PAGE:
Principal components analysis is all about rotating data. That is all that it does. I know that sounds simple but the algorithm itself is designed to find the best rotation such that most of the variation lies along one axis and the rest of the variation lies along another axis that is perpendicular to the first. These are your principal components that the algorithm is named after.

Here is how I like to think of it. imagine that you have a cloud of data points, like the one below.

Obviously, there is some interesting structure to the data. It almost looks like random noise, but not quite. The data has this tapering thing that it does. Okay, so it is random noise with some heteroscedasticity, sure why not?

Except that what if I told you that under the correct rotation this data turned out to be incredibly organized and not random at all. You might think that I am crazy, however, if we find the correct principal components with which to view this data. You will see just how organized it really is.

It turns out that the “data” we are looking at is a very well known sculpture by artist Michael Murphy. In reality, the cloud of data that we are looking at is a carefully constructed eye.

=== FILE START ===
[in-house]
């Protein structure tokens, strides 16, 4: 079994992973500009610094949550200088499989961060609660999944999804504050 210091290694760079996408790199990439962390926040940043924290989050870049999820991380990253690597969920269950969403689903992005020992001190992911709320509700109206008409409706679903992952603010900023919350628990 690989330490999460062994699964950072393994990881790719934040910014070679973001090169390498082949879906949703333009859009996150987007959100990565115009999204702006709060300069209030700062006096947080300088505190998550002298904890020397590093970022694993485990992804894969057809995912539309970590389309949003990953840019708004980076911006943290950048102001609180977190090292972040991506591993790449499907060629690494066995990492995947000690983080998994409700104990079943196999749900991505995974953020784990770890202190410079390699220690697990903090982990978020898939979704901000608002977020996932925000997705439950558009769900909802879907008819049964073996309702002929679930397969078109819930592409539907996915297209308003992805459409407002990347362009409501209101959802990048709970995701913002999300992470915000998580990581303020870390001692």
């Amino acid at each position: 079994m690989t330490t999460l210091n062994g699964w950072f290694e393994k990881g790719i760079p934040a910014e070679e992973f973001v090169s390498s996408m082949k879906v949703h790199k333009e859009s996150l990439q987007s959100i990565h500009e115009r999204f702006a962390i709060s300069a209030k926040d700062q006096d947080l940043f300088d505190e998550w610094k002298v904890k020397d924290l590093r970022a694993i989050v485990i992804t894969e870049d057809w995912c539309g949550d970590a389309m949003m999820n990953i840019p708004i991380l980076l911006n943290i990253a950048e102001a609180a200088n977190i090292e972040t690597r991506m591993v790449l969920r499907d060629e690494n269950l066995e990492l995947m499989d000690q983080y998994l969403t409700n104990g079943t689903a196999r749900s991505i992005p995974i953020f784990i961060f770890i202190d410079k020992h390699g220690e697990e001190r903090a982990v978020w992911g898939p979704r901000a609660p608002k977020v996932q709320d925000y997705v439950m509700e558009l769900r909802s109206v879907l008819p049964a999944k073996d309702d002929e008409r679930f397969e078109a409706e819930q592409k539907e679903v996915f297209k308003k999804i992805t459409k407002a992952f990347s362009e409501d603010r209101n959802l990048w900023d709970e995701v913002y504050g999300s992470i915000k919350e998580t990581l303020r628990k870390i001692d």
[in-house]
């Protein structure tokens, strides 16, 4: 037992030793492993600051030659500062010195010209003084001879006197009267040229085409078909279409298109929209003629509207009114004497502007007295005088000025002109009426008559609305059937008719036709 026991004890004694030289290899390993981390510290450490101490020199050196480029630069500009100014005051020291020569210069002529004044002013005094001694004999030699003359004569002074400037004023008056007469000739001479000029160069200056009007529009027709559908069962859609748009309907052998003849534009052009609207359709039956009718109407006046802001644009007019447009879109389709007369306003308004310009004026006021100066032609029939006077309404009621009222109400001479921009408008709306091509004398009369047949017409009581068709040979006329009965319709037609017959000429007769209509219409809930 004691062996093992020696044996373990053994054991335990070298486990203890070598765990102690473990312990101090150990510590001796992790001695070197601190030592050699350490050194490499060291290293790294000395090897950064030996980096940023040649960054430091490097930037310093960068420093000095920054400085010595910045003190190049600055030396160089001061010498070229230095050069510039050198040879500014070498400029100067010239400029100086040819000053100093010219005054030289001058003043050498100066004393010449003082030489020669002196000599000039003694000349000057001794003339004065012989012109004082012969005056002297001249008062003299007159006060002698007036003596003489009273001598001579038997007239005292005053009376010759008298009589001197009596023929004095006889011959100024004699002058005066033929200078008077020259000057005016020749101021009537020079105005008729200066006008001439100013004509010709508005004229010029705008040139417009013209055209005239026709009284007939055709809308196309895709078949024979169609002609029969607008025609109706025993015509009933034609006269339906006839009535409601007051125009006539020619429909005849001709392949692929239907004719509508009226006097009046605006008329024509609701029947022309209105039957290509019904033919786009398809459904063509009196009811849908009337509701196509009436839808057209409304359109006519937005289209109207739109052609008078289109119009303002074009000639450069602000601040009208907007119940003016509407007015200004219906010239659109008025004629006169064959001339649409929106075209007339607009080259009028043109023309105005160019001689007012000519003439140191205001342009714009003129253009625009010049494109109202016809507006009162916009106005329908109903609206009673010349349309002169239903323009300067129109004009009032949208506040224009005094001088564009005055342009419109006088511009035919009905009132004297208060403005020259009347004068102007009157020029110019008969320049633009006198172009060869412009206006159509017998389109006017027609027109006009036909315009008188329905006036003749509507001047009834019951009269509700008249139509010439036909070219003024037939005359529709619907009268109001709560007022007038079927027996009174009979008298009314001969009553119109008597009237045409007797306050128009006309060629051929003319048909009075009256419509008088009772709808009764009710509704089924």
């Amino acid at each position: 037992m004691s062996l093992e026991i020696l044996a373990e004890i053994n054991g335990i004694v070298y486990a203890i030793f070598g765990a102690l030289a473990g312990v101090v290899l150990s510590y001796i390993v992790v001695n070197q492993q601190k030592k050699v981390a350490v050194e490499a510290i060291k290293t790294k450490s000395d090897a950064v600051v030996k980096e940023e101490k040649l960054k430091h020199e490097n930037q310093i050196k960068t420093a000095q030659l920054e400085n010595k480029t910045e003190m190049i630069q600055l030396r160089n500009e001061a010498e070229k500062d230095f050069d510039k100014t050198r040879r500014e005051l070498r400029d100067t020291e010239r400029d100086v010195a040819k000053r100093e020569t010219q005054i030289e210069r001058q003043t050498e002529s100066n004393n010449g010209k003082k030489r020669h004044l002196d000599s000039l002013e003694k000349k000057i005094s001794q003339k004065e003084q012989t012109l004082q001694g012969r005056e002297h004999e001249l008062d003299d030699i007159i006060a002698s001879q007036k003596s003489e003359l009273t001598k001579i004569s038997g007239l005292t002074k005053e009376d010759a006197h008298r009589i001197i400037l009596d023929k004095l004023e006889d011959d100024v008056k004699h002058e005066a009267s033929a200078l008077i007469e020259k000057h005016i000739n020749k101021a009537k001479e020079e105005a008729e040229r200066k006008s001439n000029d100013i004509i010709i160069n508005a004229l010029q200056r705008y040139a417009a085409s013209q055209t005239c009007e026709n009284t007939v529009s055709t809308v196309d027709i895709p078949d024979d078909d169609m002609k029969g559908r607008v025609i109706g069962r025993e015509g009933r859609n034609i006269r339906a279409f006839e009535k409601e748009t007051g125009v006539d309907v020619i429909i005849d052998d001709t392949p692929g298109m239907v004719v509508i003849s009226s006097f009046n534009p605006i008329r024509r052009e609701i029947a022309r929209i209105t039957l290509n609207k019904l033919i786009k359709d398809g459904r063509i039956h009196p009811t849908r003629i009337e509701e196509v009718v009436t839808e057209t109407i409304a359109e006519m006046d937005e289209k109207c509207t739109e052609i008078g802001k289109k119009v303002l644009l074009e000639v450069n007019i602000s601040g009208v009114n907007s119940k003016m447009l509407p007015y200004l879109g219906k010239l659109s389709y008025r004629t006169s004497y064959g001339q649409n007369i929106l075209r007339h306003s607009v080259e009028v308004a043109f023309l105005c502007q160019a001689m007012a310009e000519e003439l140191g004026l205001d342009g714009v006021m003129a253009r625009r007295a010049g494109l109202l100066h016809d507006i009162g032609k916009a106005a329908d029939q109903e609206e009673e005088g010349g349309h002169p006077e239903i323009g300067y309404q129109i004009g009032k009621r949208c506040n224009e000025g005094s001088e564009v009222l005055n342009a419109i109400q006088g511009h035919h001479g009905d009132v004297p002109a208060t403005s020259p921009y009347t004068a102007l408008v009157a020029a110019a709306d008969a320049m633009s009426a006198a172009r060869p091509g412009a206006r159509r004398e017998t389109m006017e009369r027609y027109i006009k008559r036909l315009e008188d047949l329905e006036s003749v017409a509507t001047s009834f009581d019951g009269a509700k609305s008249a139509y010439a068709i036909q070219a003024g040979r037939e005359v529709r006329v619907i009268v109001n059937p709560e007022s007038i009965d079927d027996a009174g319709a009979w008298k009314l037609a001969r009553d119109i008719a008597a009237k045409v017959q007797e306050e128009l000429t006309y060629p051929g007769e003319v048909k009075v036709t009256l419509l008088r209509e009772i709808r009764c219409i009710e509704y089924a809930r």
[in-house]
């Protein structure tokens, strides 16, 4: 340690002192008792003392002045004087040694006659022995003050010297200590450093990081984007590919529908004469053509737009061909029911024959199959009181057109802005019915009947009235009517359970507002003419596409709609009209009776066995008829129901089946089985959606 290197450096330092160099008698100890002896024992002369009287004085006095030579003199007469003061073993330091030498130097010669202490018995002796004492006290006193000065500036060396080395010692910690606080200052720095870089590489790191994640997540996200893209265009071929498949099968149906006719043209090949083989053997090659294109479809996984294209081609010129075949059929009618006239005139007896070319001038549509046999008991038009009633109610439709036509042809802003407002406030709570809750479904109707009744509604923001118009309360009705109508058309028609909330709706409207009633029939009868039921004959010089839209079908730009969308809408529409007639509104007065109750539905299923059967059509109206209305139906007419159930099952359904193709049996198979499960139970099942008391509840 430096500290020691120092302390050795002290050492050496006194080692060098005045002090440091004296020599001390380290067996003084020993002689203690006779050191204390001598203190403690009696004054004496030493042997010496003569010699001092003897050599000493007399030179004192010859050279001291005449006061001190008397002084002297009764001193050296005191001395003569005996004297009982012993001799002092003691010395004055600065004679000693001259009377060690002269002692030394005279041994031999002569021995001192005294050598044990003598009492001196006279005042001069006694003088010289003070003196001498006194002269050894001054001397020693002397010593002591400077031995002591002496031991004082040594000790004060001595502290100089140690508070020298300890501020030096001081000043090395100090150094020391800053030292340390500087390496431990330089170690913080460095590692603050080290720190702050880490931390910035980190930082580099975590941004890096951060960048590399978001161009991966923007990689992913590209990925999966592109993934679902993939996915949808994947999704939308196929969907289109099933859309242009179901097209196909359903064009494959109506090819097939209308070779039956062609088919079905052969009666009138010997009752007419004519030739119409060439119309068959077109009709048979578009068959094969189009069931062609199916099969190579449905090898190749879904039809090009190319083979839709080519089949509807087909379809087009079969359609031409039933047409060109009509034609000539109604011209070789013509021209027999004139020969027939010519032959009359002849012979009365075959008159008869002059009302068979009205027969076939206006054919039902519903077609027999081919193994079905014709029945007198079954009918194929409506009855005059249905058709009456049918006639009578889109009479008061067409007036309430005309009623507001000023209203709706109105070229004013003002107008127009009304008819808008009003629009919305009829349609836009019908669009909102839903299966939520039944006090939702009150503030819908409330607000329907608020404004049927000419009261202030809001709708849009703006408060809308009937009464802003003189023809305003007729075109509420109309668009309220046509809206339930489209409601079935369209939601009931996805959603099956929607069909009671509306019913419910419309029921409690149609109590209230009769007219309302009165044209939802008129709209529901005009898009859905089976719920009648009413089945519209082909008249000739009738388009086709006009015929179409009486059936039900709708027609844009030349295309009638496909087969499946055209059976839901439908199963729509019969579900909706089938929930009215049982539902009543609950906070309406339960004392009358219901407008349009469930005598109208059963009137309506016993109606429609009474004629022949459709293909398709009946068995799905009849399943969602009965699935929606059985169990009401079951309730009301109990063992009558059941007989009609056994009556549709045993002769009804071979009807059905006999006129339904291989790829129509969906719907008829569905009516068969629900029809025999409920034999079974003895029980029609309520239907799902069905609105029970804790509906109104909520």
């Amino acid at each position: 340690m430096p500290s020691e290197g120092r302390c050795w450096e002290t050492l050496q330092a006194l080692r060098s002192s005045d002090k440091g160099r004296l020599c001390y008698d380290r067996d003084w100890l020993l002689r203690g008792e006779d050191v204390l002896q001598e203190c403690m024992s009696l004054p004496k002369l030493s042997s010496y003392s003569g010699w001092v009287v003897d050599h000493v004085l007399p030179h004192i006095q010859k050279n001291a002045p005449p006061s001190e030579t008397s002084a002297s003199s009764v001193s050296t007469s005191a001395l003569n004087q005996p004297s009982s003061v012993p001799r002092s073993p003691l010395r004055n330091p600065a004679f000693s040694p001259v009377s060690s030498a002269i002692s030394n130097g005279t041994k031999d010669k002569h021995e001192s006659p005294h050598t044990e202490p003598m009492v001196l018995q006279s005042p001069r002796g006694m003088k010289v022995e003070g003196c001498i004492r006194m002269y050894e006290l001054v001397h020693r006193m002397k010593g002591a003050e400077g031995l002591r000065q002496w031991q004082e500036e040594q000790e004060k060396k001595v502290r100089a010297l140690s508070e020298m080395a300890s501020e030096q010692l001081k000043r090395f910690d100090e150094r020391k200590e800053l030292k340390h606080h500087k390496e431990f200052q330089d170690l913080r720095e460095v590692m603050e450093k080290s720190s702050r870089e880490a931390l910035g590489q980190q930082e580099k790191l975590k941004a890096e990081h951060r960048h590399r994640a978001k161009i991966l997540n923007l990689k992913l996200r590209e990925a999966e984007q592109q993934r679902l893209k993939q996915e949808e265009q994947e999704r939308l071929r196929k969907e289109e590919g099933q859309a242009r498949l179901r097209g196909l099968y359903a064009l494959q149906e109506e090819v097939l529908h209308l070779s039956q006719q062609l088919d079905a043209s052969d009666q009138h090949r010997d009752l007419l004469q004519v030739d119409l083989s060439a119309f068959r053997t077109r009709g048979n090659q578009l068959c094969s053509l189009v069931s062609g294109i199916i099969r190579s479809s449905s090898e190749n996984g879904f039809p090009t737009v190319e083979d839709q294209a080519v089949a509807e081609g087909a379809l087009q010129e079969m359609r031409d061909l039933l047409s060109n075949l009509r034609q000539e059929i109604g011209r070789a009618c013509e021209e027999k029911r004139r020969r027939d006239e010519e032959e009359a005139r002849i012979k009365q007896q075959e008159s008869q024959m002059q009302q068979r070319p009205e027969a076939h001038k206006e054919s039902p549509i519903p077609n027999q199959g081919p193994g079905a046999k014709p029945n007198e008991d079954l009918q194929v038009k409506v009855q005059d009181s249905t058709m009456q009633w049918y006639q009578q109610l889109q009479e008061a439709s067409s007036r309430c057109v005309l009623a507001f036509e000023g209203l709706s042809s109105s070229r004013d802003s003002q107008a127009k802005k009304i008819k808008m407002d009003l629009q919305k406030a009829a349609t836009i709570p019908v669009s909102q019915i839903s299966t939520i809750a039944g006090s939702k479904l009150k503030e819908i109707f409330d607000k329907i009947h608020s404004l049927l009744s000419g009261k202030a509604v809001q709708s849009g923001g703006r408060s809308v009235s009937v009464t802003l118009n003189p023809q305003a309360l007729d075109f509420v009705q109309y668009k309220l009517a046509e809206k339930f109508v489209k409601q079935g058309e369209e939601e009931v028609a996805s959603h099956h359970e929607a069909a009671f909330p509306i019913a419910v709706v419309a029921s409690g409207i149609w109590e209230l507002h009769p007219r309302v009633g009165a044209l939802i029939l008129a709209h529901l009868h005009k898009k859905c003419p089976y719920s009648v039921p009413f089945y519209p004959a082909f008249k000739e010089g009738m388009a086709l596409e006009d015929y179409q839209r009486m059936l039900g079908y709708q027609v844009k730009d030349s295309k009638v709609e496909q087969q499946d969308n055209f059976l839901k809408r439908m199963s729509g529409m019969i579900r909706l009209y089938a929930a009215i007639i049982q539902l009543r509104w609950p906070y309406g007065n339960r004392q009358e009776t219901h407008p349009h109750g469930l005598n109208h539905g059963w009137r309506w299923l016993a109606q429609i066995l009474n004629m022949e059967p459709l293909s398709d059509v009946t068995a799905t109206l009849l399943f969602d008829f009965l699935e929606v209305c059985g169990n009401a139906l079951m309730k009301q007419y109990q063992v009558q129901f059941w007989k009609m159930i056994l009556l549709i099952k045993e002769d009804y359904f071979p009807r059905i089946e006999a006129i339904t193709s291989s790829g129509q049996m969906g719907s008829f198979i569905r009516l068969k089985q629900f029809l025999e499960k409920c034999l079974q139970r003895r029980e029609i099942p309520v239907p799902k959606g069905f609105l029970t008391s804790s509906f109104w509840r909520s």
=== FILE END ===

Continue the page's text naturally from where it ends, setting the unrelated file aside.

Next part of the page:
Under the correct rotations your data is really easy to understand. Here is the moral of the principal component story that we can learn from this sculpture. The data points here are three dimensional, however, if we find the principal components of this data, we can embed our three dimensional structure in two dimensions, and the underlying story that the data is trying to tell us will make far more sense that the full three dimensions ever could.

This is why principal components (and any other decomposition method like independent components, non-negative matrix factorization, factor analysis, and latent dirichlet allocation for that matter) is a powerful feature engineering technique.

If you liked this blog post don’t forget to check out my checklist to see whether or not it makes sense to apply a decomposition method.